# TAPL Chapter 5 The Untyped Lambda Calculus

## Part 1: Basics

• Also known as the pure Lambda Calculus.
• most of the type systems in tapl are based on this. it is the underlying “computational substrate” as the book puts it.
• A formal system where all of computation is reduced to the basdic operations of function definition and application.
• It can be seen as both a simple programming language in which computations can be described and as a mathematical object about which rigorous statements can be proved.
• Is one of many different types of Calculus.

Q This chapter seems to imply that Haskell, ML and Scheme are all direct descendents of the LC. In that we can just layer certain abstractions (like numbers, tuples etc) over the top of the raw implementation in LC and we’d end up with these languages. Is this true? Does this extrapolate to most functional languages, are they all just varying complexity implementatins of LC?

λ is shorthand for a function.

Take for example a factorial functin:

int factorial(int n) {
if (n == 0) return 1;
return (n * factorial(n-1));
}


we can express this as:

factorial = λn. if n=0 then 1 else n * factorial(n-1)


generally λn.body should be read as

the function that, for each n yields body

the λ-calculus is basically this kind of function definition taken to it’s logical conclusion. ie. everything is a function, arguments, functions, the results returned by functions are also functions etc.

The syntax only comprises 3 terms

t ::=
x         # variable
λx.t      # abstration
t t       # application


Programming languages have two levels of structure:

• concrete syntax The syntax that we read and write
• abstract syntax the internal representation of a program as a labeled tree.
graph LR A(concrete syntax) --> B[Lexer] B -- tokens --> C[Parser] C --> D(AST)

There’s a really nice example about how AST’s can represent programs more simply than concrete syntax because things like operator precedence don’t have to be explicitly specified in trees.

The expression 1 + 2 * 3 can be considered ambiguous unless you know operator precedence rules. In most languages * binds tighter than +. Which means that this expression can only expand to one tree.

  +
/ \
1   *
/ \
2   3


Trees are resolved from the bottom up, so we need to calculate 2*3 before we can calculate 1 + 6.

We adopt conventions when writing lambda expressions:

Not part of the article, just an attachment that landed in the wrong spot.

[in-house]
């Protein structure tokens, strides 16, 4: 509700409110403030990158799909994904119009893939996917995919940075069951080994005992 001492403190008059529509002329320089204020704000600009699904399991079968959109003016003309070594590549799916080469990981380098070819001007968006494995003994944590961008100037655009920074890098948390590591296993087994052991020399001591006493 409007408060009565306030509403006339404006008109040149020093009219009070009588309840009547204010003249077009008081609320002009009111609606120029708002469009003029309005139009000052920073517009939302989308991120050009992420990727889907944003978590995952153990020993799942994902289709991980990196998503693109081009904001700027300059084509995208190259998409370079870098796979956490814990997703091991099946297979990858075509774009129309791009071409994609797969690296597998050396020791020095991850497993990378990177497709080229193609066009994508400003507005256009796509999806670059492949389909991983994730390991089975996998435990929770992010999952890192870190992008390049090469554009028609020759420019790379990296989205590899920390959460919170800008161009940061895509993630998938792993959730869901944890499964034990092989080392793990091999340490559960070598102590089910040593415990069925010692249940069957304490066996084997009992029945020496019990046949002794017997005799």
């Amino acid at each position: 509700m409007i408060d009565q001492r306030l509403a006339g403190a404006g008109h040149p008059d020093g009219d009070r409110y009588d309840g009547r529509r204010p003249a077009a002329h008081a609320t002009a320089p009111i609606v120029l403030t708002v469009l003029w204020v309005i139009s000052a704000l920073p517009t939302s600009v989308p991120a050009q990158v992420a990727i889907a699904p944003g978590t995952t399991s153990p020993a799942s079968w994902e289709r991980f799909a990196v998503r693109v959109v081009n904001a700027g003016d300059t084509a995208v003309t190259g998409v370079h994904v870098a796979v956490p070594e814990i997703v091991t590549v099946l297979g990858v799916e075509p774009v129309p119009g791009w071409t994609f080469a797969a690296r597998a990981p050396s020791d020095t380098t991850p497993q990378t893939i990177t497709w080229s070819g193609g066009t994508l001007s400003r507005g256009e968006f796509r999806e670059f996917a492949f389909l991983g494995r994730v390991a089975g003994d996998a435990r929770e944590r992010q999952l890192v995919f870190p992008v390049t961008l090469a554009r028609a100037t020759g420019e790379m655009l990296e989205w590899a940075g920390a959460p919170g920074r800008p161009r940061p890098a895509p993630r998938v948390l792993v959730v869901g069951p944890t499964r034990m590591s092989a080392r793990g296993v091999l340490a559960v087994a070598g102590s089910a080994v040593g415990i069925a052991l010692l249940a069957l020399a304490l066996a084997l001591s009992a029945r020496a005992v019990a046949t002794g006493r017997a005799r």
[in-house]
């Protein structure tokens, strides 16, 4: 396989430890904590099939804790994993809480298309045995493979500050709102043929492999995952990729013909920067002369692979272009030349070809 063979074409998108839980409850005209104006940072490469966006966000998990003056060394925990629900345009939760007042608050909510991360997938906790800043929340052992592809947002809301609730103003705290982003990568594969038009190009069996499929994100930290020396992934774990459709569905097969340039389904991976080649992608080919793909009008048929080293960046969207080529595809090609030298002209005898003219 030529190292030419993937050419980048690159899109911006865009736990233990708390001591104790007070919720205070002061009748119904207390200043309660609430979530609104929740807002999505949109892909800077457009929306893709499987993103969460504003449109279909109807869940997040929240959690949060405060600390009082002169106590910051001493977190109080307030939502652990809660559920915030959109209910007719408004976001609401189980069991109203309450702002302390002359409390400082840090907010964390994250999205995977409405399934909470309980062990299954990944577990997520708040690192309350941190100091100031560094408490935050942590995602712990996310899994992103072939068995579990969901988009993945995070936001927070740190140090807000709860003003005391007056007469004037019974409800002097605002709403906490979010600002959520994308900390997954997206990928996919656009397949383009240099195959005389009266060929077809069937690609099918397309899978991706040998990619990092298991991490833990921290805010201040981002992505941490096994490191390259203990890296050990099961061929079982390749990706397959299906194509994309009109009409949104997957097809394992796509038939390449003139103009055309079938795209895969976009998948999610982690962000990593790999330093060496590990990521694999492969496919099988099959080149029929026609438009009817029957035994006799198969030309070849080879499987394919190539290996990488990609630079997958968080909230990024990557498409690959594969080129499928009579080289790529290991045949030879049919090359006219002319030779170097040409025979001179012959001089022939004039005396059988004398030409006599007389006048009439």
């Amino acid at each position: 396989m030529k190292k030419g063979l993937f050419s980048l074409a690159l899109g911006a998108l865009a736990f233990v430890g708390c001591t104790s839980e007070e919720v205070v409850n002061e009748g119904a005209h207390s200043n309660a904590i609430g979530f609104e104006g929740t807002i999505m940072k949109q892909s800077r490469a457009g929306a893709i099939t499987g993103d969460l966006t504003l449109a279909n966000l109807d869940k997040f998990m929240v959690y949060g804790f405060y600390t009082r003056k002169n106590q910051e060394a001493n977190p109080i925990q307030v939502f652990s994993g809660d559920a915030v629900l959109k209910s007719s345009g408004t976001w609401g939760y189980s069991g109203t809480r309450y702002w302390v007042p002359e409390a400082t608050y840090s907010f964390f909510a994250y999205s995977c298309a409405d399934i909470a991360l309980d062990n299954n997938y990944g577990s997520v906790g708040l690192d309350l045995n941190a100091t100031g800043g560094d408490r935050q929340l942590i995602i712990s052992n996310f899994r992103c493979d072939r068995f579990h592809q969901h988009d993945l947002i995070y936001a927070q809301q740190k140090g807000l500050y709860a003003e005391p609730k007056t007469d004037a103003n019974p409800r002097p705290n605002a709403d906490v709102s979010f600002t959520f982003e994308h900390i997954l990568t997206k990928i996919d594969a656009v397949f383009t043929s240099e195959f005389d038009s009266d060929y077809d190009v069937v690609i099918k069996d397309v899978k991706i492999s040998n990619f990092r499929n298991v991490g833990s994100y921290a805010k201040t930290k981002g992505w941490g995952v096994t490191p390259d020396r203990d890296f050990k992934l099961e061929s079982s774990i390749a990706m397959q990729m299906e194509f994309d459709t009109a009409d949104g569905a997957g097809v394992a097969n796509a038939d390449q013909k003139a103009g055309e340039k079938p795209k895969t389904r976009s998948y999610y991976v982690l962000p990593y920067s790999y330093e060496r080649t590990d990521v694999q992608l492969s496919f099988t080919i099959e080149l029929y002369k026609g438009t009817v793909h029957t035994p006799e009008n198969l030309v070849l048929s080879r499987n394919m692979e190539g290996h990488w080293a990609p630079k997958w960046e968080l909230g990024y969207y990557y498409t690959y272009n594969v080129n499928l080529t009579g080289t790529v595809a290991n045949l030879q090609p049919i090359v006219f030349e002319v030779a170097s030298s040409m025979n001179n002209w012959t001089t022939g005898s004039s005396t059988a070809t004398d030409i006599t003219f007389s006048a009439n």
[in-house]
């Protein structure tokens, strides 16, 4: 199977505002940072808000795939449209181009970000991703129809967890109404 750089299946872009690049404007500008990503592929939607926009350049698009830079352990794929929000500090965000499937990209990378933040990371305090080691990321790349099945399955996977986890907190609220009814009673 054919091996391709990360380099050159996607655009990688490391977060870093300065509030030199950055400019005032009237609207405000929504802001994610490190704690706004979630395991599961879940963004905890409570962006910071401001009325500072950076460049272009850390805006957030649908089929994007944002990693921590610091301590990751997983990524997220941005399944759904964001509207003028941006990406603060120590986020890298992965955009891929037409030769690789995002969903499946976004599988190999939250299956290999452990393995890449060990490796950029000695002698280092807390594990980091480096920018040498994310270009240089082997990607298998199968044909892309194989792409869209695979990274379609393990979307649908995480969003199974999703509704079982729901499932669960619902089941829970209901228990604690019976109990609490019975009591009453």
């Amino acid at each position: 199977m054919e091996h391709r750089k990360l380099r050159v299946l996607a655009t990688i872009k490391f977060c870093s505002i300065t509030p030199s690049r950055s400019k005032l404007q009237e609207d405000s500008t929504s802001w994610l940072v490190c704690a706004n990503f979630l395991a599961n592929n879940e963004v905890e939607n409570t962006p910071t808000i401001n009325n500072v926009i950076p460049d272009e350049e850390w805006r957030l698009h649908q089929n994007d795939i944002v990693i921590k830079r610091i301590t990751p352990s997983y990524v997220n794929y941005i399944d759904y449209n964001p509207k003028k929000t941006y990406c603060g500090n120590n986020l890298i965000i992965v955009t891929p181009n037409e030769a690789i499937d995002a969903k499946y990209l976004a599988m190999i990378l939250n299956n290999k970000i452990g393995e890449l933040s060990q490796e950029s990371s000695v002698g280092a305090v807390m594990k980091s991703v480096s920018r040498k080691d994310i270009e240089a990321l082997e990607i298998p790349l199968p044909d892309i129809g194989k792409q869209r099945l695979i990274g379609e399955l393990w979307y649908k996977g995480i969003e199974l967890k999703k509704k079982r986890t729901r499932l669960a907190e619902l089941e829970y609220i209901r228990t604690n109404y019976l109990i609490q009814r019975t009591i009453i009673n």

1. application associates to the left. ie.
s t u == ((s t) u)


and is the linear representation of the following tree:

    λ
/ \
λ   u
/ \
s   t

2. the bodies of abstractions are taken to extend as far to the right as possible. So treat the parens like greedy regexps basically:

λx. λy. x y x == λx. (λy. ((x y) x))
!= λx. (λy. (x)) y x


Scope: bound variables are variables used in the body of an abstraction, free variables are not enclosed by an abstraction.

We can say that, for λx. t: λx is a binder whose scope is t.

An occurance of x is free if it is not bound by an enclosing abstraction on x

λx. x y
^ ^
| free
bound


A term with no free variables is said to be closed.

A term with no free variables is closed. A closed term is also called a combinator. The simplest one is the identity function a function that when called returns its argument.

id = λx. x;


Operational Semantics: The only way we can compute terms is by applying functions to arguments. This can be broken down to a series of steps where each step means substituting the right hand component for the bound variable in the abstractions body.

This is written as

(λx. t1) t2 ⟶ [x ⟼ t2]t1


Apparently [x ⟼ t2]t1 means **the term obtained by replacing all free occurrences of x in t1 by t2

Any term that can be reduced like this is called a redux. and reducing it (like we’ve just done) is called beta-reduction

a term that cannot be reduced any further is called a value

Better example:

(λx. x (λx.x)) (u r) # => u r (λx.x)


A good way to think about this is similar to Ruby lambdas, so λx.x is equivalent to -> (x) { x}, and the (u r) bit is equivalent to .call(u r)

so if you had the lambda

-> x { x * (x + 1) }.call(42)


Then you can think of that “reducing” to

42 * (42 + 1)


because the function definition, and the calling of the function kind of cancel each other out.

There are different strategies for how to choose which reductions to carry out on each step of the evaluation.

• full beta-reduction
• normal order strategy
• call by name
• call by value

This book uses call by value as that’s the semantics that most programming languages use (except Haskell which is a variation on call by name).

Call by value:

• only outermost reduxes are reduced, and
• a redux is only reduced when it’s RHS has already been reduced to a value

Example:

(λx.x) ((λx.x) (λz.(λx.x) z)) # => replacing the identity function with id:
id (id (λz. id z))


This contains 3 reduxes (terms that can be reduced), the whole term, the sub term (id (λz. id z)) and the sub term of that id (λz. z)

So using our rules above. We have to reduce the RHS to a value before we can reduce the whole redux. So, the first redux we can reduce is (id (λz. id z)).

This reduces to: λz. id z (because we’re calling the identity function with the argument λz. id z and the identity function just returns the argument).

The next reduction we can do is to reduce (id (λz. id z)).

The book says that this reduces down to λz. id z` but I can’t work out why based on the rules defined above.

I can’t see how we have reduced any of the right hand terms down to values yet…